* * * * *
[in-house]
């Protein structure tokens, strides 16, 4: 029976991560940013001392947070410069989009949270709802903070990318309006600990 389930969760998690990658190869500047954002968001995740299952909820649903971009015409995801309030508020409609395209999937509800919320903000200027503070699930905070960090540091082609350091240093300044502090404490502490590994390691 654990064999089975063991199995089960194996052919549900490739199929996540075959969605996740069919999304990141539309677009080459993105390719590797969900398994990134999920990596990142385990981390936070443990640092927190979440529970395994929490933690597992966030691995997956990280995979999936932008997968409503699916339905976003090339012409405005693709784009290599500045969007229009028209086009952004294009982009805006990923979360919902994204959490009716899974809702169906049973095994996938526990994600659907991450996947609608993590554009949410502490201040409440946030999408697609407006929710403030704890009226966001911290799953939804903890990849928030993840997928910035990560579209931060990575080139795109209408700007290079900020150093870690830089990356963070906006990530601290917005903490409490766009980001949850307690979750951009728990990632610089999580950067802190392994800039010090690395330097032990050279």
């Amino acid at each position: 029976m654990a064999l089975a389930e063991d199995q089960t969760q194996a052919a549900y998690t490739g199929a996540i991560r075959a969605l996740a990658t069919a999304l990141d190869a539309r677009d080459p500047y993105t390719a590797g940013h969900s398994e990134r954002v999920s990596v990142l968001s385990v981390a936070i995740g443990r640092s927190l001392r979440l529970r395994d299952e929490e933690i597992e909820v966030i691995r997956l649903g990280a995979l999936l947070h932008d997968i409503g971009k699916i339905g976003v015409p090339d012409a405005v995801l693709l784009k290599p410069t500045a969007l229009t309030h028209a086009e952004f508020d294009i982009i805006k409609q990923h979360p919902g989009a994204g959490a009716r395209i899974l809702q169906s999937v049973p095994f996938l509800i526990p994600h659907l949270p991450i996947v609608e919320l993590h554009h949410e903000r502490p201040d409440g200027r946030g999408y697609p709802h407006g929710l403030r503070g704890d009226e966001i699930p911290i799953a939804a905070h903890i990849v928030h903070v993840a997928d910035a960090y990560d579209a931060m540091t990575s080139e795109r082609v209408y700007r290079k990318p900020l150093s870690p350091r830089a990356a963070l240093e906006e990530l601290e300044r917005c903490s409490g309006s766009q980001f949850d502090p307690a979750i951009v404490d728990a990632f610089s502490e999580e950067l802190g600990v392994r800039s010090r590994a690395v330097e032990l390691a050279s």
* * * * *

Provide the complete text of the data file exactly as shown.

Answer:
[in-house]
């Protein structure tokens, strides 16, 4: 029976991560940013001392947070410069989009949270709802903070990318309006600990 389930969760998690990658190869500047954002968001995740299952909820649903971009015409995801309030508020409609395209999937509800919320903000200027503070699930905070960090540091082609350091240093300044502090404490502490590994390691 654990064999089975063991199995089960194996052919549900490739199929996540075959969605996740069919999304990141539309677009080459993105390719590797969900398994990134999920990596990142385990981390936070443990640092927190979440529970395994929490933690597992966030691995997956990280995979999936932008997968409503699916339905976003090339012409405005693709784009290599500045969007229009028209086009952004294009982009805006990923979360919902994204959490009716899974809702169906049973095994996938526990994600659907991450996947609608993590554009949410502490201040409440946030999408697609407006929710403030704890009226966001911290799953939804903890990849928030993840997928910035990560579209931060990575080139795109209408700007290079900020150093870690830089990356963070906006990530601290917005903490409490766009980001949850307690979750951009728990990632610089999580950067802190392994800039010090690395330097032990050279």
């Amino acid at each position: 029976m654990a064999l089975a389930e063991d199995q089960t969760q194996a052919a549900y998690t490739g199929a996540i991560r075959a969605l996740a990658t069919a999304l990141d190869a539309r677009d080459p500047y993105t390719a590797g940013h969900s398994e990134r954002v999920s990596v990142l968001s385990v981390a936070i995740g443990r640092s927190l001392r979440l529970r395994d299952e929490e933690i597992e909820v966030i691995r997956l649903g990280a995979l999936l947070h932008d997968i409503g971009k699916i339905g976003v015409p090339d012409a405005v995801l693709l784009k290599p410069t500045a969007l229009t309030h028209a086009e952004f508020d294009i982009i805006k409609q990923h979360p919902g989009a994204g959490a009716r395209i899974l809702q169906s999937v049973p095994f996938l509800i526990p994600h659907l949270p991450i996947v609608e919320l993590h554009h949410e903000r502490p201040d409440g200027r946030g999408y697609p709802h407006g929710l403030r503070g704890d009226e966001i699930p911290i799953a939804a905070h903890i990849v928030h903070v993840a997928d910035a960090y990560d579209a931060m540091t990575s080139e795109r082609v209408y700007r290079k990318p900020l150093s870690p350091r830089a990356a963070l240093e906006e990530l601290e300044r917005c903490s409490g309006s766009q980001f949850d502090p307690a979750i951009v404490d728990a990632f610089s502490e999580e950067l802190g600990v392994r800039s010090r590994a690395v330097e032990l390691a050279s």